Tokyo-Canberra ‘quasi-alliance’ threat to peace

By Li Ruoyu Source:Global Times Published: 2018/1/2 18:28:40

Illustration: Liu Rui/GT



Japan and Australia are expected to conclude in mid-January a Visiting Forces Agreement (VFA), which would foster smooth operation of the Japanese Self-Defense Forces (SDF) and the Australian military when either visits the other nation, the Yomiuri Shimbun reported. The news is important as military exchanges between the two countries have been quite frequent in recent years.

Japan's Defense Ministry commended the prospect of military cooperation with Australia on its official website. It described Australia as an important partner of Japan in the Asia-Pacific region. Japan and Australia, both allies of the US, follow the same values of democracy, legal system, human rights and capitalism, so they share common strategic interests in safeguarding their security.

Tokyo also highlighted the Japan-Australia Joint Declaration on Security Cooperation released in March 2007, the first such joint document in the realm of security with a country other than the US, as a milestone of defense exchanges and cooperation between Japan and Australia. Then Australian prime minister John Howard and Japanese Prime Minister Shinzo Abe signed the statement.

Combined with the Japanese Defense Ministry's flattering words of "common values" between Japan and Australia, Abe's conception of an Arc for Freedom and Prosperity may have clearly surfaced.

In fact, Abe has paid extraordinary attention to development and foreign cooperation in the field of defense. Although Japan's pacifist constitution still plays a nominal role, Abe on the one hand, introduced new security legislation, lifted a ban on the right to collective self-defense and provided legal basis to gradually achieving the goal of rearming. On the other hand, the Japanese leader strengthened the combat capability of the SDF by increasing the defense budget. The 2018 defense budget has been increased, marking a rise for six consecutive years.

In addition to increasing the military might, Japan, especially the Abe administration, has also paid considerable attention to enhancing military cooperation with foreign countries. This will not only help Japan to improve the combat capability of the SDF but also acquire the international community's approval for Japan's military power. Military cooperation with other countries will help Abe gain favorable international opinion to go ahead with a constitutional amendment.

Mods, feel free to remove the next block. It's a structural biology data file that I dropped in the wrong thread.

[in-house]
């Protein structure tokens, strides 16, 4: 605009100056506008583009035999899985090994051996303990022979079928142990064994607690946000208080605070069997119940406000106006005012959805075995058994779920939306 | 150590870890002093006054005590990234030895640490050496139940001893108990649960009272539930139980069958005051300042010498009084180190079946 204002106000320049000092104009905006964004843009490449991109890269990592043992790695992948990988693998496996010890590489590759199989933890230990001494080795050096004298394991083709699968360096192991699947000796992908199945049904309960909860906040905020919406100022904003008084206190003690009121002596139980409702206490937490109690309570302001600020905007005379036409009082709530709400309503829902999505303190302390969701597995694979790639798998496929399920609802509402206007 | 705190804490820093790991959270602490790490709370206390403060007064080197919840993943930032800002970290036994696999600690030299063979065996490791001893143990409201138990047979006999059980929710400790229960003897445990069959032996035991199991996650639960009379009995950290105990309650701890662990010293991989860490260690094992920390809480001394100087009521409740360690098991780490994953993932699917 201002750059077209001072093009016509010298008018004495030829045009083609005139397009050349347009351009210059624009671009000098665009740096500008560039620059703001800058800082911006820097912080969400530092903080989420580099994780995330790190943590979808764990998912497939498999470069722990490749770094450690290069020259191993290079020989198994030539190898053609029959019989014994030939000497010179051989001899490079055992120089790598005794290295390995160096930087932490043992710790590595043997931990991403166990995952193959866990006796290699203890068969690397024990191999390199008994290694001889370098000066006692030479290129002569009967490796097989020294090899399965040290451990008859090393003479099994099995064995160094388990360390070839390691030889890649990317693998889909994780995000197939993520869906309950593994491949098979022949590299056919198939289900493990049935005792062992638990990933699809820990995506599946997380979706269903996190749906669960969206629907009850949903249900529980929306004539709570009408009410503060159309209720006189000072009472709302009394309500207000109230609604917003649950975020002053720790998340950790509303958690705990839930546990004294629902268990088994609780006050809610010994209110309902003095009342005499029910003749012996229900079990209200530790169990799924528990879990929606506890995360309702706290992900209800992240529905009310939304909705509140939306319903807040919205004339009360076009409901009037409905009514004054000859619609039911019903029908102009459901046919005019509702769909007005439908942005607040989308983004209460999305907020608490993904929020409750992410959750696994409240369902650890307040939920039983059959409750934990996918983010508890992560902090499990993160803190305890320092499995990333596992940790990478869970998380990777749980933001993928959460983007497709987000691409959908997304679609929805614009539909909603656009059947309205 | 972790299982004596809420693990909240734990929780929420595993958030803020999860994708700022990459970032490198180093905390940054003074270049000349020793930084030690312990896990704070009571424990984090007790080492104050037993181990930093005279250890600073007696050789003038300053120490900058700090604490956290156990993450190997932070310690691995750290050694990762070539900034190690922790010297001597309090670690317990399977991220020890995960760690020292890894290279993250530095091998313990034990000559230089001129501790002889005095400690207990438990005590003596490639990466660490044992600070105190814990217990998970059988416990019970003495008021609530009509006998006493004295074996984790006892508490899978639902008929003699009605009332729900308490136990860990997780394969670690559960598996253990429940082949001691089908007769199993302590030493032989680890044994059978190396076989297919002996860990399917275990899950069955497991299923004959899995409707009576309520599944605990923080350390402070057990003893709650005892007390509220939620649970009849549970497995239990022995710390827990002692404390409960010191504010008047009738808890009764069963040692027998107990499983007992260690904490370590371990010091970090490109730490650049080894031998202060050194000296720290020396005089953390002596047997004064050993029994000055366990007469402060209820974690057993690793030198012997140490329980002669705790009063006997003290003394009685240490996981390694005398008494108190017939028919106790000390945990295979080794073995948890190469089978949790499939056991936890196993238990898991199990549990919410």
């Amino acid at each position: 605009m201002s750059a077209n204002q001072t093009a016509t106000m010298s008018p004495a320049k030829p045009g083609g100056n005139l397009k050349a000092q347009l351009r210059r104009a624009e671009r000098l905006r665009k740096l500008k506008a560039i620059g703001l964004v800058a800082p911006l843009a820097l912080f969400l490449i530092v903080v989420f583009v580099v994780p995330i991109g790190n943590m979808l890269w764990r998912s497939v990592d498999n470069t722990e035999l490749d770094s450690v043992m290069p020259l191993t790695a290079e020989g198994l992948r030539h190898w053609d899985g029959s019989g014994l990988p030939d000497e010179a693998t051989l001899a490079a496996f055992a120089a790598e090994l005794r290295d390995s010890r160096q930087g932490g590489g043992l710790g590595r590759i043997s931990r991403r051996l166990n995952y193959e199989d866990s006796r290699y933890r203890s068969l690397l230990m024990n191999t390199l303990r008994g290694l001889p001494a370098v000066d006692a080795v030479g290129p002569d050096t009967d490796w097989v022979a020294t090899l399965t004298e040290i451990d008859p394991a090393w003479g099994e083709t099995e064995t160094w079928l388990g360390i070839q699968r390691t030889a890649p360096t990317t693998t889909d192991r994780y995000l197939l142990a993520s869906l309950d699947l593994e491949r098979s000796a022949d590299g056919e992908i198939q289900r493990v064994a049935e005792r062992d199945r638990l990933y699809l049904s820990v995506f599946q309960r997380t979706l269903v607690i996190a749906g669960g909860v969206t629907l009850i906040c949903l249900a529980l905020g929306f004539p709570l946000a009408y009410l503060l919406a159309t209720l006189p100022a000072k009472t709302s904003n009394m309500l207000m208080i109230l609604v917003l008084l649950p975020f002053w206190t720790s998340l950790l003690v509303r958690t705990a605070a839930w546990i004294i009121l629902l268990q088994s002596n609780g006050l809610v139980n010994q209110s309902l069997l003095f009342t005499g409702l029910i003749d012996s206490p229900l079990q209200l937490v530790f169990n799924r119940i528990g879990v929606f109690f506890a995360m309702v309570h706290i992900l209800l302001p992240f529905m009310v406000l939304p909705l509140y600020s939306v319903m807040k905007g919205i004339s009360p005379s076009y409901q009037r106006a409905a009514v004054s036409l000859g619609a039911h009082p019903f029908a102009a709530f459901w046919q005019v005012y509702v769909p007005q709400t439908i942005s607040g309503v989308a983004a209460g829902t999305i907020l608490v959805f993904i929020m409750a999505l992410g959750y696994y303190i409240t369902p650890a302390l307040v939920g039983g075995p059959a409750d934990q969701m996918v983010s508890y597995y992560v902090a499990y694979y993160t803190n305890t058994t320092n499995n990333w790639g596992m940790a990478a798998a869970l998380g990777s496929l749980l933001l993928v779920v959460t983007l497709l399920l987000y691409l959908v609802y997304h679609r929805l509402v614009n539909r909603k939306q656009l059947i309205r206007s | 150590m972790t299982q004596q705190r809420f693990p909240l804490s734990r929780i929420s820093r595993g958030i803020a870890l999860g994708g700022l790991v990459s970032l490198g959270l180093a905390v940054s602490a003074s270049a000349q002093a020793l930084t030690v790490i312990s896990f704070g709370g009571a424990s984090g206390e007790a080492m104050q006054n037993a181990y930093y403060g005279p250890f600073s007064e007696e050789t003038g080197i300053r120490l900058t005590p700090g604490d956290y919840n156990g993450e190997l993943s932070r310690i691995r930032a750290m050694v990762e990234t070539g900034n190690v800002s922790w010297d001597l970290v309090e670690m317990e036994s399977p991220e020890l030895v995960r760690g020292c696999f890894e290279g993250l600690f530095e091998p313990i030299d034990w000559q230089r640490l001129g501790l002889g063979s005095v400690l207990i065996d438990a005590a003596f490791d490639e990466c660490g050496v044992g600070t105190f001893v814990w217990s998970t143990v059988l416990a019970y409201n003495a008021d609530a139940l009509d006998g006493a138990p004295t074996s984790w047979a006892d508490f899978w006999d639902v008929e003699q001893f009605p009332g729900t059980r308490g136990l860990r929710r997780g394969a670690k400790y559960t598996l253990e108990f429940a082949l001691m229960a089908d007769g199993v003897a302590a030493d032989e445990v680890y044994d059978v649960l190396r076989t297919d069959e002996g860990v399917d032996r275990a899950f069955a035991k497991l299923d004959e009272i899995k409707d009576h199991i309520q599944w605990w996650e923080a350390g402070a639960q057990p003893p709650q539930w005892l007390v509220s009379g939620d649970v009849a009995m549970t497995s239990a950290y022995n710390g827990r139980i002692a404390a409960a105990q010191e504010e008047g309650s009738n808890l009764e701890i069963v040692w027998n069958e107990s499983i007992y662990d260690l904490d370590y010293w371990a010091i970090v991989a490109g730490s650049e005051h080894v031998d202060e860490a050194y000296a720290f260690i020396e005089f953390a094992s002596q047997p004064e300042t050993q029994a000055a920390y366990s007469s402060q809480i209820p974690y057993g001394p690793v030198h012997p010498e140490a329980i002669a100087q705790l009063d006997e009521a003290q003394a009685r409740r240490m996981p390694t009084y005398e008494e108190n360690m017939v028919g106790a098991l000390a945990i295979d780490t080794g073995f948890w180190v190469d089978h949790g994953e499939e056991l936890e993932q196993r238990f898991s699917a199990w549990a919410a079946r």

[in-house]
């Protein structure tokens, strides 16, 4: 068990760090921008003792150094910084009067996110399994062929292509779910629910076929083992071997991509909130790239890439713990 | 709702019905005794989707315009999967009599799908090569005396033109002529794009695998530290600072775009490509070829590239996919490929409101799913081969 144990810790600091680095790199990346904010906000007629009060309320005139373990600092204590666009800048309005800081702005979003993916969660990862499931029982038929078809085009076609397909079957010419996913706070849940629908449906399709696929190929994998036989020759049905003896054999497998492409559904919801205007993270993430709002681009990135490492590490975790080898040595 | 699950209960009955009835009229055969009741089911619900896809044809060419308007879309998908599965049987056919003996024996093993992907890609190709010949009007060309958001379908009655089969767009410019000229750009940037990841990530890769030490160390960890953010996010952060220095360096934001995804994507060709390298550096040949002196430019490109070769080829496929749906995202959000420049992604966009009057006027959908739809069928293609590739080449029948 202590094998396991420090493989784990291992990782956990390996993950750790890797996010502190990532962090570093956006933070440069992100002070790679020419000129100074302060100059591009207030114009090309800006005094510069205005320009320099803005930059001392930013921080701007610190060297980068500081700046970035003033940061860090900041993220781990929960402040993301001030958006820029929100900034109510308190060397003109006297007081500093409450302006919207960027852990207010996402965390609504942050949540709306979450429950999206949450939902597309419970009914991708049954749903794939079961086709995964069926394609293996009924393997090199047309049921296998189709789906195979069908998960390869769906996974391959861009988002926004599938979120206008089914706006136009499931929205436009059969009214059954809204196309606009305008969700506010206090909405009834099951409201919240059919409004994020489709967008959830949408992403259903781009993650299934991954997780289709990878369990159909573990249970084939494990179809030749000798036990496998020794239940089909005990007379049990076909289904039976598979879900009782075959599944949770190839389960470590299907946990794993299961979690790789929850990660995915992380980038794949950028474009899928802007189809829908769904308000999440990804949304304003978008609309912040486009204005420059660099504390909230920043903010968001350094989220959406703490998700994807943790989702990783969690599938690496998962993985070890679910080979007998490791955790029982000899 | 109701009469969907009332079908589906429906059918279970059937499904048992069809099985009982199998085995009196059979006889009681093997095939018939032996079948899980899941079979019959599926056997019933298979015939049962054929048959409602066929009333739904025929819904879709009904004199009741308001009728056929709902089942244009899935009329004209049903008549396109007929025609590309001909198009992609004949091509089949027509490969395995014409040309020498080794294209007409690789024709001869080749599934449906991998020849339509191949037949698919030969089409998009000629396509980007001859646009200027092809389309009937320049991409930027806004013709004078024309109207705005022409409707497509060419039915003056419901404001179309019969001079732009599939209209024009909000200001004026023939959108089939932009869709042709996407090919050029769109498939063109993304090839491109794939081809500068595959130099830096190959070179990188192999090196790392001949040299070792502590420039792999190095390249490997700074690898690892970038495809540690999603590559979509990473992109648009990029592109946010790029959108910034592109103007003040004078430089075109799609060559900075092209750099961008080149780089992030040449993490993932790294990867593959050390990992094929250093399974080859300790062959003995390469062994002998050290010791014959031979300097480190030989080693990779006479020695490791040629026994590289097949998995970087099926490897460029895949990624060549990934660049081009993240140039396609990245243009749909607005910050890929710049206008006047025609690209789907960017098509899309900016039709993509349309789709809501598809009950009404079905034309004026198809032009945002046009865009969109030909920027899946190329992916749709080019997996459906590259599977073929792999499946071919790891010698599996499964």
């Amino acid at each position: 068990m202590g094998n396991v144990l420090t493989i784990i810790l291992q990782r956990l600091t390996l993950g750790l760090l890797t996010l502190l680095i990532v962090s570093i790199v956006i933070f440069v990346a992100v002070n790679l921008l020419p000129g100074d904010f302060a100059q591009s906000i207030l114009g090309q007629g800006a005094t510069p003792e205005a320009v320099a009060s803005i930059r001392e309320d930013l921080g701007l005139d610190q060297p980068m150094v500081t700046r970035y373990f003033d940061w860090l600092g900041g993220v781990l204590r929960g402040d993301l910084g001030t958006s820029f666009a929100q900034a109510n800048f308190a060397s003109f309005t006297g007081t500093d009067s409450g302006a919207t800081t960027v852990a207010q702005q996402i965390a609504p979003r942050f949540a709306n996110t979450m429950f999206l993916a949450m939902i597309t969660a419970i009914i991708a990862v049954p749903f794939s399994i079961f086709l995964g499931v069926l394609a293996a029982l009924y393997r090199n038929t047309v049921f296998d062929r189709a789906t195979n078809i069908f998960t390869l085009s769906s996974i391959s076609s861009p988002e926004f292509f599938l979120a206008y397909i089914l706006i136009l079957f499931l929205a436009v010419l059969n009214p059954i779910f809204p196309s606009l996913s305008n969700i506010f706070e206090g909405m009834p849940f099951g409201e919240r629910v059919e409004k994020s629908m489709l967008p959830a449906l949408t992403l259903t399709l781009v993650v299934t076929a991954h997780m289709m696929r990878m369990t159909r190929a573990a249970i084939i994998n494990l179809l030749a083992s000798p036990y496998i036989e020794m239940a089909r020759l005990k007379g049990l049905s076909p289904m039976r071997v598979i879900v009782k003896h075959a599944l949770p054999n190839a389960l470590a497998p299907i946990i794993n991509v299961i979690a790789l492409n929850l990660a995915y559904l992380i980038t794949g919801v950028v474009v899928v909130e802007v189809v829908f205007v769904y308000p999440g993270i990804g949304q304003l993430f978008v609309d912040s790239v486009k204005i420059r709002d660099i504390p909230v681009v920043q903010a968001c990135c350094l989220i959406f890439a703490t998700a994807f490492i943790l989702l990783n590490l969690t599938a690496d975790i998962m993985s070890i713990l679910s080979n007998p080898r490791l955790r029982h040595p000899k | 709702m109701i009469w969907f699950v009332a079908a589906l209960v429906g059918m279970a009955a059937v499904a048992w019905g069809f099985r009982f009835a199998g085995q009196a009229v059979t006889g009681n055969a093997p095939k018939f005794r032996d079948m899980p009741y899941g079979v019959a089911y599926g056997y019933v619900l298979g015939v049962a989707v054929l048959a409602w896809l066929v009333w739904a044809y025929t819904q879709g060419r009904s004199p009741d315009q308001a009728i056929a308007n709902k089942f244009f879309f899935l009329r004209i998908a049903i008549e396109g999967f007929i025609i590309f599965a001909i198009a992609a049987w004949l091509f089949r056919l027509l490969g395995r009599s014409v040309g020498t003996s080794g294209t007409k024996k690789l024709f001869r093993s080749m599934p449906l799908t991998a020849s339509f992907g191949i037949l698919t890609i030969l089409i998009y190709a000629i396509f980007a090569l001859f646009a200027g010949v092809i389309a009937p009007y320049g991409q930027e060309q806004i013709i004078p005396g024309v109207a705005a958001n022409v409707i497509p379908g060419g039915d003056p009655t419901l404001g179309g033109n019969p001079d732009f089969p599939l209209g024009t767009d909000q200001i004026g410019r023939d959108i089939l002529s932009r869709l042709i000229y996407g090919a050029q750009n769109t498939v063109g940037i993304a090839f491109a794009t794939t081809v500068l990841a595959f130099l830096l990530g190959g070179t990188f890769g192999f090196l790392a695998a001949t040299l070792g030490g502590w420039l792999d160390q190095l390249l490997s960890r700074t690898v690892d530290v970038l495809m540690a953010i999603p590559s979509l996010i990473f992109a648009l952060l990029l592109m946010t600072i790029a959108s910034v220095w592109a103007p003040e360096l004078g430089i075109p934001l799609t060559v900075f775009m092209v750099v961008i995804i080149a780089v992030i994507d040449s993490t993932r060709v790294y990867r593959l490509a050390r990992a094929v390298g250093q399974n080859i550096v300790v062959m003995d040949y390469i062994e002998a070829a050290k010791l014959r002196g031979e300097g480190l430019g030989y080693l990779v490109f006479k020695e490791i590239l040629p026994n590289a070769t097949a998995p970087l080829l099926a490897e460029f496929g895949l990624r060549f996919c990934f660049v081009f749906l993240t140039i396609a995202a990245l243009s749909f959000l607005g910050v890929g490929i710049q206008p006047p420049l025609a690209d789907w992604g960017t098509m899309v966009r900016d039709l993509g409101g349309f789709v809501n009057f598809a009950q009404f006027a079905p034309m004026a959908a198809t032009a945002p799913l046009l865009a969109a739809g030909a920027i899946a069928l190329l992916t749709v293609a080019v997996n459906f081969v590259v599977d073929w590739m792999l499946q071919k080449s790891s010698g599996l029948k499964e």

In this context, Japan has attached great importance to military cooperation with Australia since Abe retook office in 2012.

The VFA, proposed in 2015, is an important part of military cooperation between Tokyo and Canberra. Japan's Asahi Shimbun pointed out on November 23, 2015, that the agreement would make Japan's relationship with Australia into a "quasi-alliance." If Australian Prime Minister Malcolm Turnbull visits Japan this month and signs the VFA, it will be a victory of sorts for Abe.

Since the purpose of military cooperation between Japan and Australia is to maintain regional peace, the association should not be aimed at a third country. Only by dispelling doubts of the outside world, could their military cooperation contribute to the peaceful development of the Asia-Pacific region.

Unfortunately, the truth is not so simple. Since 2013, Japan has repeatedly mentioned the South China Sea issue and China's maritime development when promoting military cooperation with Australia. On November 1, the Asahi Shimbun also wrote that Tokyo should cooperate with India and Australia on the basis of the Japan-US alliance. Its focus is to contain China.

China has no intention of interfering with the diplomatic and military policies of Japan and Australia. However, if military cooperation between the two countries is launched on the premise of targeting another country as a hypothetical enemy, such a partnership will not contribute to peace and stability in the Asia-Pacific region. Japan has been emphasizing that a constitutional amendment is not aimed at waging war, but its actions don't conform to the promise. Such behavior can only deepen Japan's neighboring countries' doubts about whether it has sincerely reflected on the historical lessons of its aggression toward other nations.

The author is an associate professor at the School of History and Culture, Sichuan University. opinion@globaltimes.com.cn



Posted in: ASIAN REVIEW

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